Thursday, August 22, 2013

The Magical Buzzbait

This 17-inch smallmouth bit on a buzzbait offering just before dark to help me avert a goose egg on the River Raisin in Monroe County, Mich., Tuesday.

ROA photo by Mac Arnold

By Mac Arnold
ROA Editor

As promised, I returned Tuesday to the honey hole on the River Raisin in Monroe County, Mich., where I had so much success smallmouth bass fishing recently with my friend Bill Brisebois.

It did not go as I imagined, or did it?

Over the years in past blog postings I've talked about being at a hot spot and trying to see if lightning would strike the same place twice, such as from a treestand where I've drilled a nice buck or an obscure hilltop where I blew a meeting with a monster tom.

The same instances can obviously be applied to fishing.

One of the earliest such examples would be when I was a boy fishing for perch at my grandmother's cottage on Bear Lake in Manistee County, Mich. I would have to merely row out about 100 yards, then head down five to seven cottages and set anchor in front of the yellow one. Jig a crawler or two and it was game on.

Most of the time, I should add.

And I believe the same is true of this recent spot on the River Raisin. It likely would have caught on fire had the temperatures not already been there for most of the day, hitting near the 90-degree mark.

With darkness fast approaching, I found myself facing a "skunked" outing to go along with a deadlined baitcaster due to an inexplicable bird's nest.

But I was still alive with another pole that was set up with a buzzbait. In the gray silence of dusk, there are few lures that contain the magic of the buzzbait -- something I learned from my West Virginia "ex-outlaws" and experienced myself over the years.

I decided on the way back to the boat launch that I would attempt a few casts at this new-found bass paradise. As I slipped slowly along the shore opposite the fallen logs and branches that are likely key to holding the fish in this bend of the river, I got out and slung the buzz straight across the shadowy ripples.

Halfway back as it bubbled and gurgled across the surface -- bam! A fish nailed the white and chartreuse lure complete with white Berkley Power Grub trailer. Unlike the earlier hits in the late afternoon-evening that didn't land fish, this baby was hooked and hooked good.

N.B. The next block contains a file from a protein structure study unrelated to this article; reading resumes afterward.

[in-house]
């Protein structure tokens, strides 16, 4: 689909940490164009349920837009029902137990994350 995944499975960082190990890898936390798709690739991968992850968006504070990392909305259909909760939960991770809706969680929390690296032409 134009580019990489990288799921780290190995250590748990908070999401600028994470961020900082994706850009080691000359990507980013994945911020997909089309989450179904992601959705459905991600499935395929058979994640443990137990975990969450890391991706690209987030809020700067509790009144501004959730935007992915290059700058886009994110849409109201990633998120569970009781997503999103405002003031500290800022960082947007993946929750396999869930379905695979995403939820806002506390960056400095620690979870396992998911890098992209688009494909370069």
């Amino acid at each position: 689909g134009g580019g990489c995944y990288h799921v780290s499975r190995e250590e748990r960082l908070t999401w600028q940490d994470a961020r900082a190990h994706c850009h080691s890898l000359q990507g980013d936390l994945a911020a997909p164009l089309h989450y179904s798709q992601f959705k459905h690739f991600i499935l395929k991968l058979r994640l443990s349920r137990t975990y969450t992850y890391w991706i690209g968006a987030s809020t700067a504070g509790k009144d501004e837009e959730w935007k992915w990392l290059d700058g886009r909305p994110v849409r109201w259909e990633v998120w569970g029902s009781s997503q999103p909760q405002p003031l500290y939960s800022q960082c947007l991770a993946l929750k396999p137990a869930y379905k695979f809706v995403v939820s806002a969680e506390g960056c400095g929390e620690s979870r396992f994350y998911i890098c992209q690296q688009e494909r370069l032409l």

The picture says it all: relief.

Saturday, August 17, 2013

The plot thickens

By Mac Arnold
ROA Editor

In July I was denied a bear permit for the upcoming season in Michigan's Upper Peninsula, which was the first time this happened in several years.

Now, this month I was rejected for a fall turkey license. True, it was for a unit (GC) that only held 200 available tags.

But just the same, I'm left wondering what the 2013 fall hunting season will hold.

On tap next will be the doe tag I applied for in Unit 081. It would be nice if this one would at least come through for me since I will be relying mostly on public land for autumn's deer hunting. Those drawing results will be posted Sept. 5 at

I've recently moved to Monroe County, and I'm going to be without private land and/or known areas when I try to fill up my freezer with the annual take of venison chops and the like.

This season's outings will likely be reduced and all over the board as the new job at The Blade in Toledo, Ohio, often has split days off and long consecutive stretches of work shifts.

I am definitely not complaining. In fact I am grateful to be working full time again after being laid off April 4 from The Macomb Daily, where I logged 16 years of service. 

It's just that it will be a schedule which will require some adjustments of fitting in deer hunting gigs, along with tying in virgin territories to boot.

Despite all of this, I will try to pass on the thrills of the outdoors on this blog in the usual fashion for the upcoming fall hunts.

Already, I've recently posted a mucho-fun bass fishing day trip on the River Raisin, and even with the impending move from the former St. Clair County home, I was luckily able to make short work of the spring turkey season in May.

Admittedly these two blog follows are too few and far in between but with the festivities of fall just around the corner it will surely pick up.

And I plan on returning to the River Raisin for more bass action on my next day off.

So do not despair, yours truly will keep you riveted and wanting more.